Nicholas Cannariato is a writer and editor based in Chicago.
Doing nothing could save your life. What a notion in our productivity-manic times. The very idea of doing nothing is sure to provoke unease in people who treasure careerism and respectable living and who pursue, or feel compelled to pursue, socially sanctioned excellence. In her approachable and incisive new book, “How to Do Nothing: Resisting the Attention Economy,” Jenny Odell makes a case for turning away from our devices and social media and toward engagement with the world in a more personal, aesthetic and cooperative way. The book is clearly the work of a socially conscious artist and writer who considers careful attention to the rich variety of the world an antidote to the addictive products and platforms that technology provides.
In writing about doing nothing, Odell could have given us a self-obsessive and self-indulgent tome or, conversely, a sanctimonious or pedantically utopian work. But she sails with capable ease between the Scylla and Charybdis of subjectivity and arid theory with the relatable humanity of her vision.
Though she doesn’t strike the pose of a radical, there is a radicalism in her program of doing nothing that transcends normal classification. It’s at once a kind of political ideology, a spiritual practice, a moral imperative and an aesthetic reconception of the world as it can be when attention isn’t monetized, weaponized and atomized. It’s a form of liberation that doesn’t frame itself in direct antagonism to something else so much as it calls for a radical refocusing of attention toward the world around us.
To explain why we should refocus our attention, Odell notes the tension between being connected online and disconnected in the real world. We tend to stay online too much, she suggests, because digital platforms are structured to keep us connected for their own profit. It is necessary to escape to engage in sensitive, actual human interaction. Though these are not necessarily new observations, it’s worthwhile to reiterate that, for all the social unity and disunity social media sites promote, the profit motive is the reason most of them exist.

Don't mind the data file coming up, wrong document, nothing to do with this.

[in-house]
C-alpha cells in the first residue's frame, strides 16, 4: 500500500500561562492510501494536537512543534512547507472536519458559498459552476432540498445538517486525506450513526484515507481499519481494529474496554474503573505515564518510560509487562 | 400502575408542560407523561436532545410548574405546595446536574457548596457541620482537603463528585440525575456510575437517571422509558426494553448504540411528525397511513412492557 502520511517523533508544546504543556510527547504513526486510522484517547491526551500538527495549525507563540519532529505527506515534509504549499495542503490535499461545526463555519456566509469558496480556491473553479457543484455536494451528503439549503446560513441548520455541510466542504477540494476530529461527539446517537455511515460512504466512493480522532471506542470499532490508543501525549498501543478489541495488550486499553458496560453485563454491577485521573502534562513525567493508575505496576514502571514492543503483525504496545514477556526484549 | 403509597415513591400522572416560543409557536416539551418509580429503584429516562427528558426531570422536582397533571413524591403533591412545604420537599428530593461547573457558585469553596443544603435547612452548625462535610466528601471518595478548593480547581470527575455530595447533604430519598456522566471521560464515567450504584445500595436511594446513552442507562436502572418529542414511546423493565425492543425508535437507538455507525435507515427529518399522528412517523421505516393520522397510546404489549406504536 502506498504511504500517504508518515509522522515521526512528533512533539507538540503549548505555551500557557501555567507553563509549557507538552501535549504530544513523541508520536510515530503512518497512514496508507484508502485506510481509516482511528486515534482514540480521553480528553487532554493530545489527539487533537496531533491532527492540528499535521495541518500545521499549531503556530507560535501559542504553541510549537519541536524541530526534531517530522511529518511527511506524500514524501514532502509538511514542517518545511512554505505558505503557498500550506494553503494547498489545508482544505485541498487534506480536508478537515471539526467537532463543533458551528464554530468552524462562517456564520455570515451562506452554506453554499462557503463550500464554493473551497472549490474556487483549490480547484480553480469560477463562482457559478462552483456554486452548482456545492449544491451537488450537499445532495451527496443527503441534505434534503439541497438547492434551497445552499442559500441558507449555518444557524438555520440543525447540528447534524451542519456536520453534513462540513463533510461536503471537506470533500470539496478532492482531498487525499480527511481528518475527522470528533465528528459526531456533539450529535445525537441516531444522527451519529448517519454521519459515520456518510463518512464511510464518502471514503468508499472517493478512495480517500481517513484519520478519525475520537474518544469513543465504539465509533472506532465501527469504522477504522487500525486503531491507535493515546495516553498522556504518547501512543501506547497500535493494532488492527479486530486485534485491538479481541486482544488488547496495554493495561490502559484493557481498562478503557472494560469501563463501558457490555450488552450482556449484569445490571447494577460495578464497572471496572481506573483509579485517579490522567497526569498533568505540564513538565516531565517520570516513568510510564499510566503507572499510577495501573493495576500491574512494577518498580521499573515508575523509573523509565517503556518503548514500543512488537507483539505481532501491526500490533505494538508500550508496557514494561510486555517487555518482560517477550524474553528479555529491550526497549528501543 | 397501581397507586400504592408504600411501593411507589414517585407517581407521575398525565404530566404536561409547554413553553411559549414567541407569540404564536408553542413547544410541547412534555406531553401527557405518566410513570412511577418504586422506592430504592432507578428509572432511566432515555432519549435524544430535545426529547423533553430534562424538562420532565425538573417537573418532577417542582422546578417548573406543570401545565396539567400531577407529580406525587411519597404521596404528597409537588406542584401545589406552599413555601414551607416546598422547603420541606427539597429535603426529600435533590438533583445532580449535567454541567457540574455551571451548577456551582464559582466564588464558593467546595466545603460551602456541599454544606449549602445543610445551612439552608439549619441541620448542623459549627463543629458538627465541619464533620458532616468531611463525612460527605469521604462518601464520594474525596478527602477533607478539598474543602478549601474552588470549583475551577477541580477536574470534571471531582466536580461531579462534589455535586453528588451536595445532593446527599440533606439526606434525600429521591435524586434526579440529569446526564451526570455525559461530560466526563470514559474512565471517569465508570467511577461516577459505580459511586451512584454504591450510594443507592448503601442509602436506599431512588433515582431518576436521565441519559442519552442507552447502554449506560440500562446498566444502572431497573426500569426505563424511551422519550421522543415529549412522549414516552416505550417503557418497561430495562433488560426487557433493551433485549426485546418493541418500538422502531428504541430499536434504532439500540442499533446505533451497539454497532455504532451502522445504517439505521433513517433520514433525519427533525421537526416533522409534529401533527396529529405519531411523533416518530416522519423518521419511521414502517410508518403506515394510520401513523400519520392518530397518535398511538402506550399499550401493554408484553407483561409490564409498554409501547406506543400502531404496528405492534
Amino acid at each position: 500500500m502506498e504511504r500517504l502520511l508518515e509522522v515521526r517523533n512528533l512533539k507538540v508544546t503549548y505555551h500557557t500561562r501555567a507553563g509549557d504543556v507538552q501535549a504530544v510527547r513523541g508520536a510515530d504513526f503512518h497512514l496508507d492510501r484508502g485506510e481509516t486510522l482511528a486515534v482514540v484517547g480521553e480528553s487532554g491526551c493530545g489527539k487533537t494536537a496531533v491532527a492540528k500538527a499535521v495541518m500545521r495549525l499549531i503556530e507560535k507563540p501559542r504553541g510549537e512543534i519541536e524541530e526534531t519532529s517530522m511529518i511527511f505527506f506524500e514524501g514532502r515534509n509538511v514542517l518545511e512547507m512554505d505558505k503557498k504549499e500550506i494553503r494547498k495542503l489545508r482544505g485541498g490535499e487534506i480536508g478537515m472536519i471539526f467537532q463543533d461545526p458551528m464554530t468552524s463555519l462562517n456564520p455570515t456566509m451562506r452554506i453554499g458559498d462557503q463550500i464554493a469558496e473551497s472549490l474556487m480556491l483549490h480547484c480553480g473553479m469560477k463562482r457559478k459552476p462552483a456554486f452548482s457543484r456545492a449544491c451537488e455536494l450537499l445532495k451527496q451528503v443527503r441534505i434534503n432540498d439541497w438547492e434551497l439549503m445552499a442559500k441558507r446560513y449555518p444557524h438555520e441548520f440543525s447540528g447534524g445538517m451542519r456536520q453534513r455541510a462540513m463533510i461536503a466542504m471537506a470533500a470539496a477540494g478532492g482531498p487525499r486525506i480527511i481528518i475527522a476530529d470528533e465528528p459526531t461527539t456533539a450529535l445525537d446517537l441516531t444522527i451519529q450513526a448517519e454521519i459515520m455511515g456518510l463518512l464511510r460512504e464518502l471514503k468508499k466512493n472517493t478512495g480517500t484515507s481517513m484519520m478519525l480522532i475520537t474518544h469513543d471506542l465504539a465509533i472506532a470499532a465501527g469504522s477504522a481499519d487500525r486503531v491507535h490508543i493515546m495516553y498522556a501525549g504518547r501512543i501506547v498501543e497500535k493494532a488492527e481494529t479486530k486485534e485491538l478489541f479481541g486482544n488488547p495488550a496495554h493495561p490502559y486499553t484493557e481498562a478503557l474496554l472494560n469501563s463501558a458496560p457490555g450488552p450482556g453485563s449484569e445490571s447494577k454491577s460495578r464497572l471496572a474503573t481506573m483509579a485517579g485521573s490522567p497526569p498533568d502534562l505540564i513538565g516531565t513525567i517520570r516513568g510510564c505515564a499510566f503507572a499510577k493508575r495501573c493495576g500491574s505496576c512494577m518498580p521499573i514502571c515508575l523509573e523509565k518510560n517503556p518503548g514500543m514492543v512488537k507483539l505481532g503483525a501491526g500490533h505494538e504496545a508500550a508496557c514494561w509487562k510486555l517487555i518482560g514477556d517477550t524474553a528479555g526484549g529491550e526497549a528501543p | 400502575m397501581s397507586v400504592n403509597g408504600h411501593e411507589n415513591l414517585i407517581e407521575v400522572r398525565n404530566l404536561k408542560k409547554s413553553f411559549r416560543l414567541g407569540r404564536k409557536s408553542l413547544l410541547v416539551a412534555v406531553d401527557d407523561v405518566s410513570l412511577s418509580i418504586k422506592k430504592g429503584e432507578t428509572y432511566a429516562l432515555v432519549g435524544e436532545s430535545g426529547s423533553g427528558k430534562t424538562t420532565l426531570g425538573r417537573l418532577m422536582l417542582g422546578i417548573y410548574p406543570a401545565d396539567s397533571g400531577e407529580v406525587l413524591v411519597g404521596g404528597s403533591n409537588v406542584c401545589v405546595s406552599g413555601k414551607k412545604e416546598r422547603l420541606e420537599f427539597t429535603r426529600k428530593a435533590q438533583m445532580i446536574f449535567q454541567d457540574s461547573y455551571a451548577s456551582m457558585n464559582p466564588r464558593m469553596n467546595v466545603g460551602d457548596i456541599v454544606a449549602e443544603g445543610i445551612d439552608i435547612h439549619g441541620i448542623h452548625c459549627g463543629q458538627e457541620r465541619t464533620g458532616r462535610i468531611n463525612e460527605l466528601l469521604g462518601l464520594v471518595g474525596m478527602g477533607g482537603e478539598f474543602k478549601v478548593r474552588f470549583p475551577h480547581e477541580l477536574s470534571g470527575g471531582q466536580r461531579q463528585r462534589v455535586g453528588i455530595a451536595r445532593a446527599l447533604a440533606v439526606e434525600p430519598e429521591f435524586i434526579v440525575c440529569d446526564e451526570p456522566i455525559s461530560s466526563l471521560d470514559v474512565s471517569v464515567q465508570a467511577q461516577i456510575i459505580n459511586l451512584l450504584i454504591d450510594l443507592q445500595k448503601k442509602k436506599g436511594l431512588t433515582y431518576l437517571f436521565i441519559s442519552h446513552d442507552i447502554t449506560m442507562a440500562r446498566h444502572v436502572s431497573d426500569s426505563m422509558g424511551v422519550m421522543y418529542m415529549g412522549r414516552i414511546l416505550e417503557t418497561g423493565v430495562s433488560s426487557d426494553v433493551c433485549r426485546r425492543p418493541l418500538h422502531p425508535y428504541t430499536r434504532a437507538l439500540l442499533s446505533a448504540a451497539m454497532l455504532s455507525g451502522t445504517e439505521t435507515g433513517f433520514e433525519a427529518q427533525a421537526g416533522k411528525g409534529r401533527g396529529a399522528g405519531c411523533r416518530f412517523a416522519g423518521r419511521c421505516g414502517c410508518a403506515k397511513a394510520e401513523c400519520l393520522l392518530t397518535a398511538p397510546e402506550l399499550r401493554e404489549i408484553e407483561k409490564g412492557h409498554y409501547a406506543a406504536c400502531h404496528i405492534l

In one of the book’s most persuasive sections, Odell discusses the Greek philosopher Diogenes, who is more commonly known through anecdotes about his way of life rather than his philosophy, which was about living simply, naturally and without shame, all while rejecting the artificial trappings of society. Her portrait of Diogenes is instructive in an unexpected way for understanding the art of doing nothing. Diogenes is famous for, among other things, living in a tub (or barrel) that he’d roll around Athens and walking around with a lantern, saying he was looking for an honest person. Noting Plato’s characterization of Diogenes as “Socrates gone mad,” Odell astutely observes that whereas Socrates “famously favored conversation, Diogenes practiced something closer to performance art. He lived his convictions out in the open and went to great lengths to shock people out of their habitual stupor, using a form of philosophy that was almost slapstick.” Diogenes famously lived doing nothing, refusing to accept the values of others. But he wasn’t a hermit, and he wasn’t a recluse. He lived engaged with the world, all the while living apart.
Quite late in the book, Odell addresses the pernicious effects of social media on attention. She explains that Facebook and Twitter catch and kill sustained attention by eliminating context. Social media, she writes, casts users into a void composed solely of the present, where our focus is redirected so often that, perversely, it becomes one of the only places — sometimes the only one — where we can focus at all anymore. But that place lacks context and humanity and, therefore, sustainable meaning.
Given all this, how can doing nothing fix such a vast and complex social, cultural — and political — problem? She sees a need for a kind of Diogenes solution: Be engaged but apart. We must be able “to contemplate and participate, to leave and always come back, where we are needed,” she writes. She calls this standing apart. “To stand apart,” she observes, “is to take the view of the outsider without leaving . . . It means not fleeing your enemy, but knowing your enemy, which turns out not to be the world — contemptus mundi — but the channels through which you encounter it day to day.”
By standing apart, one may be able to refocus attention on the world, mitigate its social divisions and inequality, hear and see it in all its strangeness and richness. Doing nothing really means doing something: living in accordance with nature, community and careful observation of the world. “When we pry open the cracks in the concrete,” Odell writes, “we stand to encounter life itself — nothing less and nothing more.”
By Jenny Odell
Melville House. 232 pp. $25.99